The revised, second generation NeXTcube was released in 1990. Jobs touted it as the first “interpersonal” computer that would replace the personal computer. With its innovative NeXTMail multimedia email system, NeXTcube could share voice, image, graphics, and video in email for the first time. “Interpersonal computing is going to revolutionize human communications and groupwork”, Jobs told reporters. Jobs ran NeXT with an obsession for aesthetic perfection, as evidenced by the development of and attention to NeXTcube’s magnesium case. This put considerable strain on NeXT’s hardware division, and in 1993, after having sold only 50,000 machines, NeXT transitioned fully to software development with the release of NeXTSTEP/Intel. The company reported its first profit of $1.03 million in 1994. In 1996, NeXT Software, Inc. released WebObjects, a framework for Web application development. After NeXT was acquired by Apple Inc. in 1997, WebObjects was used to build and run the Apple Store, MobileMe services, and the iTunes Store.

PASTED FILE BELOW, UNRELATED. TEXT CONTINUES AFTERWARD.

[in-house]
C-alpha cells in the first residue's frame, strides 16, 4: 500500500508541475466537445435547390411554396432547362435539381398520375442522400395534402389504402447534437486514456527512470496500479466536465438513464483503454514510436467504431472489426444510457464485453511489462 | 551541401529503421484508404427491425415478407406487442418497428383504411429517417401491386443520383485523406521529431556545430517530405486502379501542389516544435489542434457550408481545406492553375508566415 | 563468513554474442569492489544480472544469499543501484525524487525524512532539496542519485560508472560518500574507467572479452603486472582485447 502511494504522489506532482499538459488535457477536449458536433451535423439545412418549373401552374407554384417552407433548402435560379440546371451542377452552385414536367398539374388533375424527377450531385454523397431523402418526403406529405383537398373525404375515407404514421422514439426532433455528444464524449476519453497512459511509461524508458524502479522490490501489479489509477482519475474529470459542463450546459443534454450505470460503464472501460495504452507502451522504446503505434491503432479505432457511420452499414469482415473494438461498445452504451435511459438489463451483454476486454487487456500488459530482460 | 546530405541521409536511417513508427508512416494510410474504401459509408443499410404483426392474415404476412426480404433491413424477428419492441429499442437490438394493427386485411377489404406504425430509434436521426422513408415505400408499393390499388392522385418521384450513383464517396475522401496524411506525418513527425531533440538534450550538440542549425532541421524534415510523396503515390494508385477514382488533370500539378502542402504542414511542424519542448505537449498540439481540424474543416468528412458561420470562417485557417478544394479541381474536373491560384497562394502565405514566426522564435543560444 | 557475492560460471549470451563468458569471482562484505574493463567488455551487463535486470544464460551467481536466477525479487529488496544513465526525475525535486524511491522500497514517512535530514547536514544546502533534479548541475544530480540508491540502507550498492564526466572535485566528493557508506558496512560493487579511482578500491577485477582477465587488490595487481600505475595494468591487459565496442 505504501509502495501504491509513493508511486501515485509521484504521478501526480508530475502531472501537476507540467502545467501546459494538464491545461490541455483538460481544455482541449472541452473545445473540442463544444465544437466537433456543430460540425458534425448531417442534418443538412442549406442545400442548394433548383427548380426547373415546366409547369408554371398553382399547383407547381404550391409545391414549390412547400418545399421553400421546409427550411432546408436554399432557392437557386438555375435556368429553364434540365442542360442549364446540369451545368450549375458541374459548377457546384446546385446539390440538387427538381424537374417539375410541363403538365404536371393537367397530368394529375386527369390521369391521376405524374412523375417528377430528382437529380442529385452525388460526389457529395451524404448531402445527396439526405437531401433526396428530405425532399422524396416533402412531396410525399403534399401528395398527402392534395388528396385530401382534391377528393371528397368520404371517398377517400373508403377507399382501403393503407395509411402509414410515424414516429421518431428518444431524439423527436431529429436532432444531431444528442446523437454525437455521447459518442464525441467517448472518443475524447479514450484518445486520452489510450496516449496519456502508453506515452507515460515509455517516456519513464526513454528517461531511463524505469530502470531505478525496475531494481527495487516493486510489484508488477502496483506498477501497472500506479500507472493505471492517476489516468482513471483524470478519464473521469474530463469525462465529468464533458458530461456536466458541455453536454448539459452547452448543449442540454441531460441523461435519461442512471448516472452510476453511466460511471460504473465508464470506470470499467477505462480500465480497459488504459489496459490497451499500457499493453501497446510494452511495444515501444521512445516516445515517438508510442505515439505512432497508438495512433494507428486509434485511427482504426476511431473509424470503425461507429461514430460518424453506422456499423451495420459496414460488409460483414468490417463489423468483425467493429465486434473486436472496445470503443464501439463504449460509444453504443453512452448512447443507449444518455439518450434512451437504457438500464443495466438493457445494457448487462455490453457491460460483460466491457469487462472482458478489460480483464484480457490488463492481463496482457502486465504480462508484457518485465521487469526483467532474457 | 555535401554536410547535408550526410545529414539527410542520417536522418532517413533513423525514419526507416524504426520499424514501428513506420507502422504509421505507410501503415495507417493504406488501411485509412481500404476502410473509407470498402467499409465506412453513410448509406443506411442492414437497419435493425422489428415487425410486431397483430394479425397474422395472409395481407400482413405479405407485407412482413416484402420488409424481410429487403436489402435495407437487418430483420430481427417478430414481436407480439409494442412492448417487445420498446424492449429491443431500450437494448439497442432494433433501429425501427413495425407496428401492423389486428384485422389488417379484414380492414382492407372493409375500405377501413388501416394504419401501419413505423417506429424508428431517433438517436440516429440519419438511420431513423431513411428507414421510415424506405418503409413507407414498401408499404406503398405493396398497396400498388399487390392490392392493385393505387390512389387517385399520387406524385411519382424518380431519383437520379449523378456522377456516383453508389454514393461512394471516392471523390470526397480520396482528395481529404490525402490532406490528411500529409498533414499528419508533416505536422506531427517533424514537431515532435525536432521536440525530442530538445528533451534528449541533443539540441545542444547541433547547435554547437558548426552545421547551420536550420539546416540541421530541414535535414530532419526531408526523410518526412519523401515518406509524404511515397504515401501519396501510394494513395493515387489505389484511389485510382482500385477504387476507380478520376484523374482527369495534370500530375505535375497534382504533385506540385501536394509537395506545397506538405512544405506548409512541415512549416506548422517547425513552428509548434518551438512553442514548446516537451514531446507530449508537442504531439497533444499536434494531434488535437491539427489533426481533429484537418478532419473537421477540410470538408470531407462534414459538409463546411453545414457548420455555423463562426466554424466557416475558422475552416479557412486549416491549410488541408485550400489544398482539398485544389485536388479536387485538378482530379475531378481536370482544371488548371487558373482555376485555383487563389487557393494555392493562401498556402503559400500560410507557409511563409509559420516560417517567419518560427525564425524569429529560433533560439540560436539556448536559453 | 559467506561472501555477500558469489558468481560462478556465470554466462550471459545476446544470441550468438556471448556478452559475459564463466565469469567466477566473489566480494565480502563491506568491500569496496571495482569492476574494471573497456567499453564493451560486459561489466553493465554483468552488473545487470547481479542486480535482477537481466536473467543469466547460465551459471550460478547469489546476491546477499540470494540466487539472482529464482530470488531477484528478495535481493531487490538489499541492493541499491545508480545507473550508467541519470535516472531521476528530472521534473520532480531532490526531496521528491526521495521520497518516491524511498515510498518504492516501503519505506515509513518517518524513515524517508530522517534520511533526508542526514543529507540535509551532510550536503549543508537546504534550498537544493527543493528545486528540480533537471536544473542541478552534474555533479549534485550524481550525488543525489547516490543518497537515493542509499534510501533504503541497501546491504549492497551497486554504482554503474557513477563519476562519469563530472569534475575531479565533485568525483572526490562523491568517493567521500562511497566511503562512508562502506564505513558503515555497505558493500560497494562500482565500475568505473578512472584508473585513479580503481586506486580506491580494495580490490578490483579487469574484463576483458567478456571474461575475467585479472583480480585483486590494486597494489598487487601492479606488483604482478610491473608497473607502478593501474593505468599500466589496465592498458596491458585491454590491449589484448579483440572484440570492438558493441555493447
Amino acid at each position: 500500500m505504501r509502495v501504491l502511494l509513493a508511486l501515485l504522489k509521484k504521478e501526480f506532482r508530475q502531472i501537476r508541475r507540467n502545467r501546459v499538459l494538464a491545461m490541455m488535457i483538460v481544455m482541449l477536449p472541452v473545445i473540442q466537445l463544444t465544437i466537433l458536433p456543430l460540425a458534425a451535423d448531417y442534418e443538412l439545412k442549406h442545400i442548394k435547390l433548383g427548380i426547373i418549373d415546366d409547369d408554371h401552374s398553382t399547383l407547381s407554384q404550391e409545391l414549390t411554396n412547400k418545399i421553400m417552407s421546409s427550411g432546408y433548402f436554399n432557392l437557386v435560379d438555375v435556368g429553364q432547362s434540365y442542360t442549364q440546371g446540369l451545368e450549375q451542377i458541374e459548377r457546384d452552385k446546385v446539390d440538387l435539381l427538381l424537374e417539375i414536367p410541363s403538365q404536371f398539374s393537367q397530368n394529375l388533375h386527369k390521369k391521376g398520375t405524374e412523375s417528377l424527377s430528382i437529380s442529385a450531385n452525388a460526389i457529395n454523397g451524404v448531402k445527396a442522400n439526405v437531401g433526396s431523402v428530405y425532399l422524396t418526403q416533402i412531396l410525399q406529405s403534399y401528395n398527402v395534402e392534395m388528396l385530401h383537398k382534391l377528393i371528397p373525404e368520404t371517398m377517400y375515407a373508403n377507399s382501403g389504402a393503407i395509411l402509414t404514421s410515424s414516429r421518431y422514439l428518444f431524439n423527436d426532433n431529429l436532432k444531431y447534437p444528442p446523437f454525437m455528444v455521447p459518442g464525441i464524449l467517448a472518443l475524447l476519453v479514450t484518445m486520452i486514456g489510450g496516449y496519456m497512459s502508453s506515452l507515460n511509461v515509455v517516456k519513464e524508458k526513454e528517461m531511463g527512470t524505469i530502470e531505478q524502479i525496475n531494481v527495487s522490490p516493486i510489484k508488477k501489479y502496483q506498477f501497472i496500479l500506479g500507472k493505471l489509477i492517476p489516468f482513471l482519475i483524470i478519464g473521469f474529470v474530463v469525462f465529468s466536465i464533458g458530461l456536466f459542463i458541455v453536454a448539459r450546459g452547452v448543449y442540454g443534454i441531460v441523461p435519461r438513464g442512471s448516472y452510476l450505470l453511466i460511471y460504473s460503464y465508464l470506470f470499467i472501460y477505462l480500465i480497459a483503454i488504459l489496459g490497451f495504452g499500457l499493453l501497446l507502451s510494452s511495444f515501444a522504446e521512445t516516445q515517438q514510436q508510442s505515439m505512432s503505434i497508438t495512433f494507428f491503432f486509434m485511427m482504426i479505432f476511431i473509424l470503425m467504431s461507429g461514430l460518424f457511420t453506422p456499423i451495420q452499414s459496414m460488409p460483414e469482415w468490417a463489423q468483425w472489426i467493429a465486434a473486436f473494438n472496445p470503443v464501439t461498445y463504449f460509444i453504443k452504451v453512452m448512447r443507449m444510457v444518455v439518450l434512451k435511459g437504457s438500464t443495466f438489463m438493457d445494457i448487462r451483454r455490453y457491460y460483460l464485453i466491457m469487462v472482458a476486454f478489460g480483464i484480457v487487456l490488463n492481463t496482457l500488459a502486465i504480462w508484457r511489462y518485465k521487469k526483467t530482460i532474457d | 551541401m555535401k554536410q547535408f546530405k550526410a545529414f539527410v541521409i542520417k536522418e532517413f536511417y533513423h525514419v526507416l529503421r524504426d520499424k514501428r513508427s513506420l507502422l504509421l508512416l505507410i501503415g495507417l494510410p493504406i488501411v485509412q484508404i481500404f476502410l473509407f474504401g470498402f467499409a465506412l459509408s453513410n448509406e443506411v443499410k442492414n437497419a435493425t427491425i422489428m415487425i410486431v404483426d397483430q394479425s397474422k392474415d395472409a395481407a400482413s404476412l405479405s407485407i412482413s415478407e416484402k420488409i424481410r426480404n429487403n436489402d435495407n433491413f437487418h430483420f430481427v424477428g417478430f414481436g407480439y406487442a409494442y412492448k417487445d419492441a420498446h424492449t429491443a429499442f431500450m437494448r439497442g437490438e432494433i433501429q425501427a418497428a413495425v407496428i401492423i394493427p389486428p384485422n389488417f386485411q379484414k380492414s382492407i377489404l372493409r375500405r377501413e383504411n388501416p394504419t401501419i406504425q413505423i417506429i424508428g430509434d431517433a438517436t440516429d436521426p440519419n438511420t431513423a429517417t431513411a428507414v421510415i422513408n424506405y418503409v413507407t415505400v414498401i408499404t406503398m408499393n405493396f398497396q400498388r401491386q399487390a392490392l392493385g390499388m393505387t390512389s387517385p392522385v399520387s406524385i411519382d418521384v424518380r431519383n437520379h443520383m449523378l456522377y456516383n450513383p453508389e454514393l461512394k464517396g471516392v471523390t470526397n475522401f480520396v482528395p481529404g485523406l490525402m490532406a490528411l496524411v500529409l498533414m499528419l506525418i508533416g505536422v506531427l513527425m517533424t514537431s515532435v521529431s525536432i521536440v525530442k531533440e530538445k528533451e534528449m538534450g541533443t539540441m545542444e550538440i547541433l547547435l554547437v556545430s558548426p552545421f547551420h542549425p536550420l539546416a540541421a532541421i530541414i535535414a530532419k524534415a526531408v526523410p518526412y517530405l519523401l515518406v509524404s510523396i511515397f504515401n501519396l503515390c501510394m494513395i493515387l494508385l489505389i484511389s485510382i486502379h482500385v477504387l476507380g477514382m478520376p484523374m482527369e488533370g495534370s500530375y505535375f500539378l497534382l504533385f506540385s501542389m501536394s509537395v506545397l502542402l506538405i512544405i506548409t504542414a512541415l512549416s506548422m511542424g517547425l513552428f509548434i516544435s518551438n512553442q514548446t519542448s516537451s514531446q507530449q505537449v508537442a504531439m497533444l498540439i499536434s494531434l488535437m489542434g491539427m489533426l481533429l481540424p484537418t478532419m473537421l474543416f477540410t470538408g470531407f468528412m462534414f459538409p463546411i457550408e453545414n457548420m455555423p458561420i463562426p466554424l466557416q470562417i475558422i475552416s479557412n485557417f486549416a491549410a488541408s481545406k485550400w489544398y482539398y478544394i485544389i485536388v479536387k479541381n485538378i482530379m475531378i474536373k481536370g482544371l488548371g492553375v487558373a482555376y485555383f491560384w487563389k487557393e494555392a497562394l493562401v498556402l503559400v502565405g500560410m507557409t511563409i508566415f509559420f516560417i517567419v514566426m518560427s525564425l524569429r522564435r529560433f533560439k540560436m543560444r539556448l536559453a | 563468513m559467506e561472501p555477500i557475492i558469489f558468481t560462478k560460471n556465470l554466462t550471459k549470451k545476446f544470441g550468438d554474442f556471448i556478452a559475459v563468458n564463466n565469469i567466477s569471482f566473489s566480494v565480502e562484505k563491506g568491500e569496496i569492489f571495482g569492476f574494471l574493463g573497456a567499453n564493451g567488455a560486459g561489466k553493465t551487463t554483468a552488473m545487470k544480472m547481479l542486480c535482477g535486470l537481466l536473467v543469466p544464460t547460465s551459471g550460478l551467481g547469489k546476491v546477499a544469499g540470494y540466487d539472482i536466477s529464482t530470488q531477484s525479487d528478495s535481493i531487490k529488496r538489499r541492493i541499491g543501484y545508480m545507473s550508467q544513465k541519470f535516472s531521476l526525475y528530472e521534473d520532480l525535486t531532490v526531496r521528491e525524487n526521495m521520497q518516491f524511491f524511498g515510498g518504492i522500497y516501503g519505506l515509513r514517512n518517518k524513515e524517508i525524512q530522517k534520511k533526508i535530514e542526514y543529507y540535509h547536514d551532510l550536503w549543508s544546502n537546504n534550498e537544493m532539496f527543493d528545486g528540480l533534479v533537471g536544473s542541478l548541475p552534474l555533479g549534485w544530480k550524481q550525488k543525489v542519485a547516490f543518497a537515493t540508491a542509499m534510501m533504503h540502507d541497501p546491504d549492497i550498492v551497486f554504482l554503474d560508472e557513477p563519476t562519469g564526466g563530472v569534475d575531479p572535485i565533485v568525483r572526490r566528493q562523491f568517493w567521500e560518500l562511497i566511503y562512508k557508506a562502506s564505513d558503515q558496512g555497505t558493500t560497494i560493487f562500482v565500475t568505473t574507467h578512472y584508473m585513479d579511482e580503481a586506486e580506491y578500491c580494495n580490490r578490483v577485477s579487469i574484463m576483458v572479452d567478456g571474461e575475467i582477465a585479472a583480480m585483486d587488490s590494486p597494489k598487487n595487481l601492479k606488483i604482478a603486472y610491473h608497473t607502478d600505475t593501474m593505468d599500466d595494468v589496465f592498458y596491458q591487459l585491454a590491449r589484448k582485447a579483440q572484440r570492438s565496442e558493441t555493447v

Pixar and Disney
Not actually having had an official title with the company he co-founded, Jobs was pushed into a more marginalized position and thus left Apple in 1985 to begin a new hardware and software enterprise called NeXT, Inc. The following year Jobs purchased an animation company from George Lucas, which later became Pixar Animation Studios. Believing in Pixar’s potential, Jobs initially invested $50 million of his own money in the company. The studio went on to produce wildly popular movies such as Toy Story, Finding Nemo and The Incredibles; Pixar’s films have collectively netted $4 billion. The studio merged with Walt Disney in 2006, making Steve Jobs Disney’s largest shareholder.
NeXT and Apple
Despite Pixar’s success, NeXT, Inc. floundered in its attempts to sell its specialized operating system to mainstream America. Apple eventually bought the company in 1996 for $429 million. The following year, Jobs returned to his post as Apple’s CEO.